And look, I think the sooner we get to that, the better. I do think we should follow the --

HARLOW: I am sorry, I got cut. What did you say? You don't think the White House has an issue with it? The White House is blocking this.

JOHNSON: No, no, they're not blocking the witnesses at a Senate trial that hasn't come up yet because it hasn't been decided. What Leader McConnell has said is that --

HARLOW: They have blocked them throughout the House investigation, but you do want to hear from them in a Senate trial? Is that what you're saying?

JOHNSON: Poppy, we can talk about why the White House has not turned them over in the House proceeding. It was a sham. And I'd go through all the details of that. You don't want to belabor the point tonight, I know.

What I'm suggesting is that Leader McConnell is right to say that we should follow the only real precedent that exists in the modern era and that's the Clinton impeachment trial, which Senator Schumer voted for, those rules, which says that you decide which witnesses to hear, after the first two stages of the trial.


JOHNSON: Each case, or each side puts on their cases. The senators get to ask questions through the Chief Justice who presides over the trial, and then you determine what if any witnesses are needed and under what circumstances. That's the only procedure and the only precedent that exists. And that's the one that ought to be followed.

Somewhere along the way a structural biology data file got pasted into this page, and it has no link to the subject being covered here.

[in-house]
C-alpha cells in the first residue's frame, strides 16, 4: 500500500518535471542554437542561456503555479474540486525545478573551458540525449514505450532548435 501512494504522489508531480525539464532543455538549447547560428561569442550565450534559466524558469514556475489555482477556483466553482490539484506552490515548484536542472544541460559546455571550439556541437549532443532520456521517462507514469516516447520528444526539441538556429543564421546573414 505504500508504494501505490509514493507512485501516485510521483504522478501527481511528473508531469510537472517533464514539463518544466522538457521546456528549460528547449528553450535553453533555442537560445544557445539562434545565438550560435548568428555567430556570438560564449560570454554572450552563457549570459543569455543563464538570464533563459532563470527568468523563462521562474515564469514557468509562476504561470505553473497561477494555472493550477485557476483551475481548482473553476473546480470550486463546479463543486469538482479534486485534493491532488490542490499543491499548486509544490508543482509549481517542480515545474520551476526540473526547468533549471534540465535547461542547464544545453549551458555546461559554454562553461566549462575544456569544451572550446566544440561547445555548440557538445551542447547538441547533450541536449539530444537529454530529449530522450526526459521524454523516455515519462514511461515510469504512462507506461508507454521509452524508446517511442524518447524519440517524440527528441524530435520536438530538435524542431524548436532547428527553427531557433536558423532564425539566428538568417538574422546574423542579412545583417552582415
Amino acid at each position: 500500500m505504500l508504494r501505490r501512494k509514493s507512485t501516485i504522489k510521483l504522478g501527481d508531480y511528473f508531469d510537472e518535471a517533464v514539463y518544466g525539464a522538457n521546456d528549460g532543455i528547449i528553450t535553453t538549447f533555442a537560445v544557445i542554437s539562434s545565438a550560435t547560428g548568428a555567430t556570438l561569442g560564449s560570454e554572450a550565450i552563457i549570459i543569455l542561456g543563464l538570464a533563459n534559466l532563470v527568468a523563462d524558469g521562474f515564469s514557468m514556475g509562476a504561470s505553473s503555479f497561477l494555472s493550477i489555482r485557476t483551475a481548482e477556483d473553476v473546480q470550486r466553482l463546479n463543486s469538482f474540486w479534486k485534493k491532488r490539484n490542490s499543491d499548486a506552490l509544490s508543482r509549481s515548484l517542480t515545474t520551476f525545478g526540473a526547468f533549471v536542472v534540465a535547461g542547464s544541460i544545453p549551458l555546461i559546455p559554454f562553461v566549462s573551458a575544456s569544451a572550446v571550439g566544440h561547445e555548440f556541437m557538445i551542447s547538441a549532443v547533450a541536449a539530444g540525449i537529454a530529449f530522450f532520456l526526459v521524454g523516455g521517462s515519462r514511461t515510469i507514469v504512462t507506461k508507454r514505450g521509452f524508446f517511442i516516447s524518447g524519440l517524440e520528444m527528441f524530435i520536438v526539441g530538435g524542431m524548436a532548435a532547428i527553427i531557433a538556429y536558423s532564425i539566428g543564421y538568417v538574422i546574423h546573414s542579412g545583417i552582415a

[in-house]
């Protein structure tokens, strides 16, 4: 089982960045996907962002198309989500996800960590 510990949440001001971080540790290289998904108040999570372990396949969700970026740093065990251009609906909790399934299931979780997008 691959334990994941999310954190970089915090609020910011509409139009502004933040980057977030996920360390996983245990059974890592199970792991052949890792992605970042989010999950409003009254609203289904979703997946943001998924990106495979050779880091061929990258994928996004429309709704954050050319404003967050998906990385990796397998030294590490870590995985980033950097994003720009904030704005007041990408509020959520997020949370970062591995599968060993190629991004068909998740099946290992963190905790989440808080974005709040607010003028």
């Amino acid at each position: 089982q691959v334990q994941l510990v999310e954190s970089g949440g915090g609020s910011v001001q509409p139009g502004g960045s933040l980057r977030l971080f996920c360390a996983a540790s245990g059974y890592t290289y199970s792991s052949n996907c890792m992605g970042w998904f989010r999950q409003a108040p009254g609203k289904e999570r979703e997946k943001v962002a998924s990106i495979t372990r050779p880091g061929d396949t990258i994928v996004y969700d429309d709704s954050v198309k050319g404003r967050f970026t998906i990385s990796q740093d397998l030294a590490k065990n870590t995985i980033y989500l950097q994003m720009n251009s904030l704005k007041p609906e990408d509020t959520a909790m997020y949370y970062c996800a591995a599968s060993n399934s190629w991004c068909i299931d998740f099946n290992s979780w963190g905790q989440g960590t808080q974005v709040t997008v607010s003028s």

I think it's very reasonable for Leader McConnell to take that position.

HARLOW: We'll see what happens. Everyone is going to be back on Tuesday. Mike Johnson. Congressman, thank you for being here. We'll be right back.

JOHNSON: Thanks, Poppy. Good to be here.

HARLOW: You've got it.


HARLOW: All right, as Congress returns from vacation, how are voters across the country actually viewing the impeachment of the President and the impending Senate trial?

SCIUTTO: CNN National Correspondent, Miguel Marquez has been covering the story and finding that in voting states around the country, they're paying less attention than folks here in Washington.


MIGUEL MARQUEZ, CNN NATIONAL CORRESPONDENT (voice over): The vast Phoenix suburbs, impeachment, barely a blip on the radar for some Democrats here.

MARQUEZ (on camera): Do you and your colleagues, your friends, do you talk about impeachment or politics?

SHAYNA ORTEGA, RECENT COLLEGE GRADUATE: Not particularly, it just depresses us.

MARQUEZ (on camera): Do you follow impeachment closely?

UNIDENTIFIED MALE: Not so much. I've watched videos here and there, but I wouldn't say like I'm an avid listener.

MARQUEZ (voice over): Many Republicans here view it is pure politics and a rallying cry.

MARQUEZ (on camera): Do you think it will motivate more Republicans to come out.



ROBERT MOTUSH, TRUMP SUPPORTER: It's a waste of government money. It's -- they just wasted $29 million on that Mueller thing. So now what are we going to waste? More money?

MARQUEZ (voice over): The Grand Canyon State and it's 11 electoral votes now a full-on battleground.